29. My affiliation with the Institute of HeartMath dates to 1995. During that time I’ve shared keynote presentations and weekend seminars with Howard Martin, executive vice president, and Debbie Rozman, Ph.D., president and co-CEO; and I have served on the steering committee for the Global Coherence Initiative Project since its inception in 2008. For a list of staff and advisors, go to:

30. Rollin McCraty, Mike Atkinson, and Raymond Trevor Bradley. “Electrophysiological Evidence of Intuition: Part 1. The Surprising Role of the Heart,” Journal of Alternative and Complementary Medicine, vol. 10, no. 1 (June 2004), pp. 133–143.

Gregg's logo of a half sun rising over the shape of an open book Chapter 4: The New Human Story

Epigraph. Brené Brown. Own Our History. Change the Story (June 18, 2015). Available at:

1. Kristen Philipkoski. “Researchers Cut Gene Estimate,” Wired (February 12, 2001). Available at:

2. “The Human Genome Is More and Less Than We Expected to Find,” The Tech Museum of Innovation (2013). Available at:

3. Guilherme Neves, Jacob Zucker, Mark Daly, and Andrew Chess. “Stochastic Yet Biased Expression of Multiple Dscam Splice Variants by Individual Cells,” Nature Genetics, vol. 36, no. 3 (February 1, 2004), pp. 240–6.

4. Victor A. McKusick. As quoted in “2001: Publication of the Human Genome Sequence,” Genome News Network. Available at:

5. Craig Venter. As quoted by Tom Abate. “Genome Discovery Shocks Scientists,” San Francisco Chronicle (February 11, 2001). Available at:

6. Albert A. Michelson and Edward W. Morley. “On the Relative Motion of the Earth and the Luminiferous Ether,” American Journal of Science, vol. 34, no. 203 (November 1887), pp. 333–45.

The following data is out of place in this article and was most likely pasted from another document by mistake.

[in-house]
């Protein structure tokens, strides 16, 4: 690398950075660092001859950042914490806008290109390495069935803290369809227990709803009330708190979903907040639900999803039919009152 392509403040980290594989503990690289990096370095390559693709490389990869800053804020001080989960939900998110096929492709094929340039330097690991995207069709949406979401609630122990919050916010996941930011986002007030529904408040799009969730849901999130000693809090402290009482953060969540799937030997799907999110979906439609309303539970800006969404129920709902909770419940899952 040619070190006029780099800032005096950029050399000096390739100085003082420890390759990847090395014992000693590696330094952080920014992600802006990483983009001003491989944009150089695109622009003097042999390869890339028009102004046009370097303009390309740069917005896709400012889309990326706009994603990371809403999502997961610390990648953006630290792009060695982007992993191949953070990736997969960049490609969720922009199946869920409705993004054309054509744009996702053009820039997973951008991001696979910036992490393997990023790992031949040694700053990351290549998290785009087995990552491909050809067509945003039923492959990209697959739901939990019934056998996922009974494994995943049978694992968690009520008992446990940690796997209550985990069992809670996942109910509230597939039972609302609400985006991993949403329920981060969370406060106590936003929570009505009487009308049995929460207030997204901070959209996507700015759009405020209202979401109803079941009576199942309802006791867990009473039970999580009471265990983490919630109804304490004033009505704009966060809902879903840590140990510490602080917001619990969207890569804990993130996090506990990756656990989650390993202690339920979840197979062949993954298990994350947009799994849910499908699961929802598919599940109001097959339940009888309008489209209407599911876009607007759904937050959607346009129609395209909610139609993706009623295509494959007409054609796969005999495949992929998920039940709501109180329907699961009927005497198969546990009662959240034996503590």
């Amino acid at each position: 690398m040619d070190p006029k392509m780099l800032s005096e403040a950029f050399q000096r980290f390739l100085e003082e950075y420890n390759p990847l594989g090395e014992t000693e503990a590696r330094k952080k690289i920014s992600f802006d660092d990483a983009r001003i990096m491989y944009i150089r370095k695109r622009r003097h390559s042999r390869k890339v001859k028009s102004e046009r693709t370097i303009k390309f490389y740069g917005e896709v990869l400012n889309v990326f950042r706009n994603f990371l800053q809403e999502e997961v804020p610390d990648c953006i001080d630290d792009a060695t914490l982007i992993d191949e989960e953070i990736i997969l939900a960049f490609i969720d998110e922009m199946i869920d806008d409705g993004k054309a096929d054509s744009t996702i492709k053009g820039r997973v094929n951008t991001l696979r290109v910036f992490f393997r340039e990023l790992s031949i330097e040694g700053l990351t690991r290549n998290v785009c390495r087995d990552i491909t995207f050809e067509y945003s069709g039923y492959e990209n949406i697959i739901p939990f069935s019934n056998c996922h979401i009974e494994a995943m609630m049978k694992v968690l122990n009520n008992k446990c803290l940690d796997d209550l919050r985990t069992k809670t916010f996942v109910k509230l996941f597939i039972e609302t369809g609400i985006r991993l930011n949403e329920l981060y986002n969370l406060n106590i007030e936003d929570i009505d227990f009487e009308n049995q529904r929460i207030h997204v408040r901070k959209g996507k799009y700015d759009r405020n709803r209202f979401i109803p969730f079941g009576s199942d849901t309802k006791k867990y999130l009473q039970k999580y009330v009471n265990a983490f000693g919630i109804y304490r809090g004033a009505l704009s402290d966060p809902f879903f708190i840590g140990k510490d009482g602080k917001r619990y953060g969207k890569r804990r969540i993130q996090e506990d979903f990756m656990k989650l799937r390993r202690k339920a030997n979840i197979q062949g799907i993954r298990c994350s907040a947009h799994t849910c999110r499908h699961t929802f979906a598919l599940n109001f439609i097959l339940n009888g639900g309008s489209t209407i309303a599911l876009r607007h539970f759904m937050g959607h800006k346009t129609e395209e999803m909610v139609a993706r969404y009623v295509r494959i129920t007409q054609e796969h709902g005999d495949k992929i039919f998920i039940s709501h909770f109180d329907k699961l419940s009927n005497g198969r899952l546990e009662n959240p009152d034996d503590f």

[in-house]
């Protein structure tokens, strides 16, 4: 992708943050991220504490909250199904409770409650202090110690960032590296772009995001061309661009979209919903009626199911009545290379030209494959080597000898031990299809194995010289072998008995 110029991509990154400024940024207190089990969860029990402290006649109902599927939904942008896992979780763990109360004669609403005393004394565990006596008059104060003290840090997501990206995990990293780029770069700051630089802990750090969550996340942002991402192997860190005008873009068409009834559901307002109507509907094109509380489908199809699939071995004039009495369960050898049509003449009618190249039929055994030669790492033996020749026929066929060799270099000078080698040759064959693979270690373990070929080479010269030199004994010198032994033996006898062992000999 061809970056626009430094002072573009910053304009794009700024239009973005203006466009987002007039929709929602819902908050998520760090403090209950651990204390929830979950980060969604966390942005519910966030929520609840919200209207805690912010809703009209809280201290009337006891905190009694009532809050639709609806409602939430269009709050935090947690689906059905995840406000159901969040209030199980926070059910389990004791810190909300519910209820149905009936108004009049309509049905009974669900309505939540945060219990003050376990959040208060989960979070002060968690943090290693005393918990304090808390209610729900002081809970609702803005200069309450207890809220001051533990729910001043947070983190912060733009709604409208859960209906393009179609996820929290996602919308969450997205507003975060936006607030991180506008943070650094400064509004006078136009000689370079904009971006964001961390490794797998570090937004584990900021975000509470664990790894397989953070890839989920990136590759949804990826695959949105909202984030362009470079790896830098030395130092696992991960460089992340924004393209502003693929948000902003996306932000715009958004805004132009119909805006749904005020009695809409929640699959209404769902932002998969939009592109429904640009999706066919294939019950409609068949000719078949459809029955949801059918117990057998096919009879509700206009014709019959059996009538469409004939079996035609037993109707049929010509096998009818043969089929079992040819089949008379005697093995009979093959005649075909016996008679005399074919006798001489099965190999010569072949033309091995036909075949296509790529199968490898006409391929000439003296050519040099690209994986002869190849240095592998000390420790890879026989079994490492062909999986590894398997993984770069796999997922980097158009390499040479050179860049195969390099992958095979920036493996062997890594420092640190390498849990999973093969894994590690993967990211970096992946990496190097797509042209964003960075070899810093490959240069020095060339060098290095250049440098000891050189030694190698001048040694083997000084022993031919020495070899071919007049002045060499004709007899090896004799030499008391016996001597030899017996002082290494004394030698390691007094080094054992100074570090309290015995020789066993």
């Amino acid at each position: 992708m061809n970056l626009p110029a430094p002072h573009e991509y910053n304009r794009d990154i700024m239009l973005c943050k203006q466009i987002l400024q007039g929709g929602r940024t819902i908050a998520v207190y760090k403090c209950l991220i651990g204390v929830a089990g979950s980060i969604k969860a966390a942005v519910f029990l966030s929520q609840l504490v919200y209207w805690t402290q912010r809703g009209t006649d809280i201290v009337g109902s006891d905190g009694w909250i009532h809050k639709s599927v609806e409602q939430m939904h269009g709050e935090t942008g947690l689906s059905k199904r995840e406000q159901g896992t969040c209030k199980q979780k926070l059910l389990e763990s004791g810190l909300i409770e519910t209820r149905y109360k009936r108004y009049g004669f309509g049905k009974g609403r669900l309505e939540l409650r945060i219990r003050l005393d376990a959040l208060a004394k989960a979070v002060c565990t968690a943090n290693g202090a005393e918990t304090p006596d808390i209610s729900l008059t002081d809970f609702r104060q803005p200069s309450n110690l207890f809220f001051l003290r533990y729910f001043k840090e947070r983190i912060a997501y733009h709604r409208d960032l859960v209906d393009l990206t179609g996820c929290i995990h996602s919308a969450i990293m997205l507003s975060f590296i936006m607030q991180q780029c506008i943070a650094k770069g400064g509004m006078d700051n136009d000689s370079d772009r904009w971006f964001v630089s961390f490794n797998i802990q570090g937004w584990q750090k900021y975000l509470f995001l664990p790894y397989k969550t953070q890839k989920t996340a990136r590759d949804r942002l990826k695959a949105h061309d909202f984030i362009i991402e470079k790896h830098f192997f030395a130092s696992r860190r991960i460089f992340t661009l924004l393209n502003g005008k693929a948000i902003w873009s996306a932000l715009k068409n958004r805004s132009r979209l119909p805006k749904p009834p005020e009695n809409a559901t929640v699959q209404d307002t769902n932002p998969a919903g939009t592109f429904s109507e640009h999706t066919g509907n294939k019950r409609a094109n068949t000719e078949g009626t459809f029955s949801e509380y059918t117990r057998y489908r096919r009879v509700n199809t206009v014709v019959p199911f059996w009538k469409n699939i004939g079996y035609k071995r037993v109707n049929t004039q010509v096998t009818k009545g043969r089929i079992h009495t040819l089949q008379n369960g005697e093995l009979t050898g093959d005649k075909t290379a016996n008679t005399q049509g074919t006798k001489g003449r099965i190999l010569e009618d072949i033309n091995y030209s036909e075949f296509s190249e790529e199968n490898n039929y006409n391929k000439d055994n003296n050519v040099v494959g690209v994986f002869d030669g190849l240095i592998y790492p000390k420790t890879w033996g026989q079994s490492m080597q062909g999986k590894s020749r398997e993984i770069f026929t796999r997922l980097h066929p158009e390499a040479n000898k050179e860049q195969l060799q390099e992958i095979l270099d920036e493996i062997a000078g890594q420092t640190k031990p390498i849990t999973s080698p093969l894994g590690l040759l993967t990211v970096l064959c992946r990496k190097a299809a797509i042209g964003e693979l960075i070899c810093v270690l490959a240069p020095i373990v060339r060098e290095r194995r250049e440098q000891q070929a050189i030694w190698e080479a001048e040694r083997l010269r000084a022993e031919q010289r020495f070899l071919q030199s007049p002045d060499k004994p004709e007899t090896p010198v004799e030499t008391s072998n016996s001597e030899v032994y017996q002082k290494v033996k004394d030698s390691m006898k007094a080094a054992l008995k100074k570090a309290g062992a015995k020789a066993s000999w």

7. E. W. Silvertooth. “Special Relativity.” Nature, vol. 322, no. 6080 (August 1986), p. 590.

8. Ilya Prigogine, Gregoire Nicolis, and Agnes Babloyantz. “Thermodynamics of Evolution,” Physics Today, vol. 25, no. 11 (November 1972), pp. 23–8.

9. Marcel Golay and Frank Salisbury. As quoted by Henry M. Morris. “Probability and Order versus Evolution,” Acts and Facts, vol. 8, no. 7 (1979). Available at:

10. Fred Hoyle and N. Chandra Wickramasinghe. Evolution from Space (London: J. M. Dent & Sons, 1981).

11. Fred Hoyle. “Hoyle on Evolution,” Nature, vol. 294, no. 5837 (November 12, 1981), p. 105.

12. John Black. “The Origins of Human Beings according to Ancient Sumerian Texts,” Ancient Origins (January 30, 2013). Available at:

13. Louis Ginzberg. The Legends of the Jews, vol. 1, From Creation to Jaco (1938), p. 54. Available at:

14. The Holy Qur’an, with English Translation and Commentary, Pilgrimage, chapter 22, verse 5. Maulana Muhammad Ali, ed. (Columbus, OH: Ahmadiyah Anjuman Isha’at Islam, 1917), p. 648.

15. Ibid., chapter 25, verse 54, p. 705.

16. Ibid., p. 648.

17. The Holy Bible, Authorized King James Version, Genesis, chapter 2, verse 7 (Cleveland, OH: World Publishing Company, 1961), p. 10.

18. Charles C. Mann. 1491: New Revelations of the Americas before Columbus (New York: Alfred A. Knopf, 2005), pp. 199–212.

19. Popol Vuh, Norine Polio, ed., Yale-New Haven Teachers Institute. Available at:

20. Duane Elgin. “Why We Need to Believe in a Living Universe,” Huffington Post blog (May 15, 2011). Available at:

21. Ibid.

22. Ibid.

23. Ibid.

24. Ray Bradbury. “G. B. S. Mark V,” in I Sing the Body Electric! And Other Stories (New York: HarperPerennial, 2001), p. 275.

25. Albert Einstein. Letter to Robert S. Marcus, political director of the World Jewish Congress, on the occasion of his son passing away from polio (February 12, 1950), emphasis added.